Lim Family Library serves Nursery/Kindergarten and Primary School students and teachers. The collection is approximately 24,000 volumes including non-fiction material to support curriculum, a large fiction collection, audio books, DVDs and magazines.
Oral storytelling is a unique part of Lim Family Library’s program. Students in kindergarten, first and second grades hear a story every week, usually traditional tales from around the world, learned by the librarians and told without any books or props to distract attention from the story itself. In addition to being a great deal of fun, storytelling enhances language acquisition and attention span, as well as reading, writing, memory and visualization skills.
Through the library’s program children learn to distinguish fiction from non-fiction, the scope of materials available, and to navigate the library on their own. Librarians give book talks, introducing interesting books for research as well as for pleasure reading. In addition to library class times, students may come in at other times during the day to get individual help from librarians. Parents are welcome to come in with their children before or after school to read and choose books together.
Students in the Lower School are encouraged to read both for pleasure and for information. As they progress through Lower School, students gain an awareness and appreciation for a wide variety of literature. They also begin to learn the skills necessary to use the library independently. The Lower School library program provides support to classroom and special area teachers and attempts to integrate library goals and objectives with their curricula when possible.
A unique part of Knes Family Library's program is storytelling. Students in kindergarten, first, and second grades hear a story every week, usually traditional tales from around the world, learned by the librarians and told without any books or props to distract attention from the story itself. In addition to being a great deal of fun, storytelling enhances language acquisition and attention span, as well as reading, writing, memory, and visualization skills.
Literature appreciation and library skills
Every year, authors and/or illustrators visit first through fourth grade students to talk to them about the creative process. During weekly library class times, second through fourth graders are introduced to a cross-section of appropriate literature, including fiction, nonfiction, and folklore. Third and fourth graders begin to evaluate literature critically by participating in the Sutherland Award program. As students progress through the grades, they begin to use the library more independently by learning the call number system and learning to use the online library catalog. In fourth grade, students are introduced to basic research skills and materials.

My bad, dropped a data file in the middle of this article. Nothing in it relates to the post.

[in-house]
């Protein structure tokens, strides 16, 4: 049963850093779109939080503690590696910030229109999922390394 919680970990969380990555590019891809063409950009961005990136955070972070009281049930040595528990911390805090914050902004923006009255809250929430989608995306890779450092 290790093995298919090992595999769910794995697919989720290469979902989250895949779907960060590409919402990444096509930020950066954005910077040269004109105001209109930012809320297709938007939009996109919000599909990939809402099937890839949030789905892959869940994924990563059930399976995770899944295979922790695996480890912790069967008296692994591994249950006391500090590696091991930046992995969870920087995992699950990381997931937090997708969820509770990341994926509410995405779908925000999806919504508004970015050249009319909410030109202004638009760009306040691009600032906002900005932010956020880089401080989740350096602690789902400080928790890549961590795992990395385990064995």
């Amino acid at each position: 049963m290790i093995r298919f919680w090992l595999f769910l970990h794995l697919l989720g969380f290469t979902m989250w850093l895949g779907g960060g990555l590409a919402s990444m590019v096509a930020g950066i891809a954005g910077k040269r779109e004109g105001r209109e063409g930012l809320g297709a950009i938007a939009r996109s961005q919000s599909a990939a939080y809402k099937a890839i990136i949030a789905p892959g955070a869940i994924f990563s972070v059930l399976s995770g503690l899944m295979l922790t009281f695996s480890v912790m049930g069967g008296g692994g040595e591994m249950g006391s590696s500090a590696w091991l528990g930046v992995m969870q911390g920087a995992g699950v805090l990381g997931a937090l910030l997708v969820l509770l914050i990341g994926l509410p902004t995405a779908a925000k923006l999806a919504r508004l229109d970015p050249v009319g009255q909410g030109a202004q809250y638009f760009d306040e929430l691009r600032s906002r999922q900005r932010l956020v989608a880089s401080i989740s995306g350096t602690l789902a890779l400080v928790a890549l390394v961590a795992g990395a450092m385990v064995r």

Throughout Middle School, students are encouraged to read for pleasure through reading programs, booktalks, author visits, readers' advisory, and specialized reading lists. In addition, the Zena Sutherland Award for Children's Literature program and the Rebecca Caudill Young Readers Book Award foster critical analysis and understanding of literature. Students develop an appreciation of writing and illustration styles, identify genres, and develop an understanding of their own reading preferences.
Students in the Middle School become skilled and effective library users as they develop lifelong habits of reading and inquiry based upon the foundation built in the Lower School. Students learn to locate, navigate, and evaluate sources as they engage in research projects coordinated by classroom subject area teachers. In addition to building on research skills learned in Lower School, students learn to access online reference resources, critically evaluate print and internet resources, distinguish between primary and secondary sources, develop and evaluate strategies for effective internet searches, and identify and record bibliographic information.
The Pritzker Traubert Family Library is central to the High School Program. Librarians help students flourish in a learning community. A rich supply of both print and electronic resources are available that support the curriculum and personal growth. Librarians collaborate with faculty to identify appropriate research instruction and resources for curriculum assignments. Librarians are available for individual reference consultation with students, staff, and faculty. Librarians encourage recreational reading through readers’ advisory, book clubs, and independent reading projects. By graduation, students will be able to locate and evaluate print and electronic resources that appropriately support a defined inquiry, and create accurate citation references. In addition, students will understand how to use the University of Chicago Library resources to support their research.